For four years running, the American political class has been mired in a debate over the impact the "Tea Party" and its candidates have had on Republican politics. It started in 2010, when the "Tea Party" may well have cost Republicans the Senate, and came full circle last night when "Tea Party" candidates in Georgia, Kentucky and Oregon lost their primaries to candidates backed by the Republican Party, which has had quite enough thank you.
But the debate has been rendered almost meaningless by the sometimes-lazy, sometimes-opportunistic tendency of its participants to create an identity between the American right and the handful of grassroots organizations and political chop shops that have assumed the "Tea Party" brand. We've all succumbed to it, but it has obscured what's really happening within the conservative movement.
That's why "Tea Party" groups flinch when Republicans and members of the commentariat blame the "Tea Party" for Todd Akin, and that's why the Republican victory over the "Tea Party" last night, while real, sounds much bigger than it actually is.
Back in March, when Senate Minority Leader Mitch McConnell boasted about "crushing" Tea Party candidates everywhere, he wasn't talking about marginalizing the right, but denuding a specific network of conservative organizations. And there he succeeded. But the real issue isn't whether the "Tea Party," now vanquished, has been a liability for the Republican Party, but whether the Republican electorate is fractious and reactionary, and has thus kept the Senate out of reach for Republicans two cycles in a row.
The answer is yes. And Republicans have addressed that problem not by running shock and awe campaigns against individual "Tea Party" candidates, but by aligning behind candidates and incumbents conservative enough for the primary electorate yet polished enough (they hope) to avoid Akin-like admissions against interest. There are no Christine O'Donnells this year, but there are no Mike Castles either.
So the questions now are whether the current crop of GOP candidates can actually suppress the right wing Id, and, secondarily, whether the winning candidates of the American right can durably embed themselves into the political system. Just as we know that 2016 (a presidential year) will be a tough one for Senate Republicans, we can also project that conservatives who win swing states this year will face a much different electorate when they're up again in six years. And come then, their conservatism will be a liability, not an asset.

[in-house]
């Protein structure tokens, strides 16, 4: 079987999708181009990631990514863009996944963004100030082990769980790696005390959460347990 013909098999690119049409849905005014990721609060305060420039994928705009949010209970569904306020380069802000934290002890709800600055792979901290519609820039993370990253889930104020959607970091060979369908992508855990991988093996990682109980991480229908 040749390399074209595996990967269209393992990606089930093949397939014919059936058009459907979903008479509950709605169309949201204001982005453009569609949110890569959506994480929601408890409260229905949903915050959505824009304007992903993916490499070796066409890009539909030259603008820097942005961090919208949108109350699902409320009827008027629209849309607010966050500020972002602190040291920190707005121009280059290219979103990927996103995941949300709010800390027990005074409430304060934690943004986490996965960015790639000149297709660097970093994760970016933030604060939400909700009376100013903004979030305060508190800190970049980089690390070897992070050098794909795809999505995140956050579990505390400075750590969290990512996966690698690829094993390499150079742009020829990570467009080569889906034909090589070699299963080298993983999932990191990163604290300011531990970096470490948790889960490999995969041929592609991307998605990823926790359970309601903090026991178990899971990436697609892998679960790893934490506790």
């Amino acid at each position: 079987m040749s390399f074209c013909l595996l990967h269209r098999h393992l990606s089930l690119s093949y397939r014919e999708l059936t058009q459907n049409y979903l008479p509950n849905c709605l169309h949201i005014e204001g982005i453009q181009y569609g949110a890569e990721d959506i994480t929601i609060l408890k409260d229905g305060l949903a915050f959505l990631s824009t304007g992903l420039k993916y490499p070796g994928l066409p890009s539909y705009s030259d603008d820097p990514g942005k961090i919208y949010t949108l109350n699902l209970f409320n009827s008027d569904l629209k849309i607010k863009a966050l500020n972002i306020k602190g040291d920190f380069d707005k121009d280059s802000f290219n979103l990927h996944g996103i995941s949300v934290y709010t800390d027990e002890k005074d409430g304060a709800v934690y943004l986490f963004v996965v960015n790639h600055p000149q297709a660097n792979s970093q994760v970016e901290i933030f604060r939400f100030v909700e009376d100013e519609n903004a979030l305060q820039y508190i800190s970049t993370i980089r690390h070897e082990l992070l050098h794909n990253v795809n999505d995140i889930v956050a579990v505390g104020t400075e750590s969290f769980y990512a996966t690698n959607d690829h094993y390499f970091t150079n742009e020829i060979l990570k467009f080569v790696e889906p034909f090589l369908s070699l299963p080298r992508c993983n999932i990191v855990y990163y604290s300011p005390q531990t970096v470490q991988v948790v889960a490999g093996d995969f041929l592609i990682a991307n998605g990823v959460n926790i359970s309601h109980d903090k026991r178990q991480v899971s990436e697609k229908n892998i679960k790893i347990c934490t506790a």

There are a bunch of ways to overcomplicate this, and make it seem as if the GOP has vanquished the right, or as if the right isn't a drag on the Republican Party. On Tuesday, Slate's Dave Weigel demonstrated that if you use the "Tea Party" as your key analytical unit, and moosh together the very different 2010 and 2012 elections, you can obscure the Republican Party's problem with its base, and even make it appear as if the establishment, not the right, is the GOP's real problem.
I'd say you can only blame "the Tea Party" for a net loss of two Senate seats since 2010. That's a period during which it helped send Mike Lee, Ron Johnson, Pat Toomey, Marco Rubio, Ted Cruz, and Rand Paul to the upper House—during which "establishment" candidates like Denny Rehberg, Heather Wilson, Rick Berg, Josh Mandel, George Allen, Tommy Thompson, Carly Fiorina, and Dino Rossi totally failed to win seats.
It's true that "Tea Party" candidates, defined narrowly, have only lost two or three seats over the last four years, and won a bunch of seats in 2010, while establishment candidates lost everywhere in 2012. Conservatives like to stack the evidence this way to diminish the GOP's broader electability problems. Similarly, if you subtract my air shots and other miscues from my golf score, I'm Tiger Woods.
But this is a poor heuristic. It vastly inflates the right's national and swing-state viability by pitting their 2010 victories—which establishment candidates would have won as well—against the establishment's 2012 defeats, in which no conservative alternatives would have fared better.
In reality Republicans would probably have five more Senate seats than they currently hold if not for the right's fractiousness, and the right's big victories are a mix of red state gimmes (Ted Cruz, Mike Lee) and wave riders like Pat Toomey, Ron Johnson, and Marco Rubio who will have a hard time hanging on when they're in cycle in 2016. In other words, the right's biggest victories might ultimately prove fleeting or Pyrrhic. And if right-lurching Republicans win swing state elections in 2014, they'll probably face the same presidential year problems in 2020—even if they aren't "Tea Party" candidates.
Brian Beutler is a senior editor at The New Republic.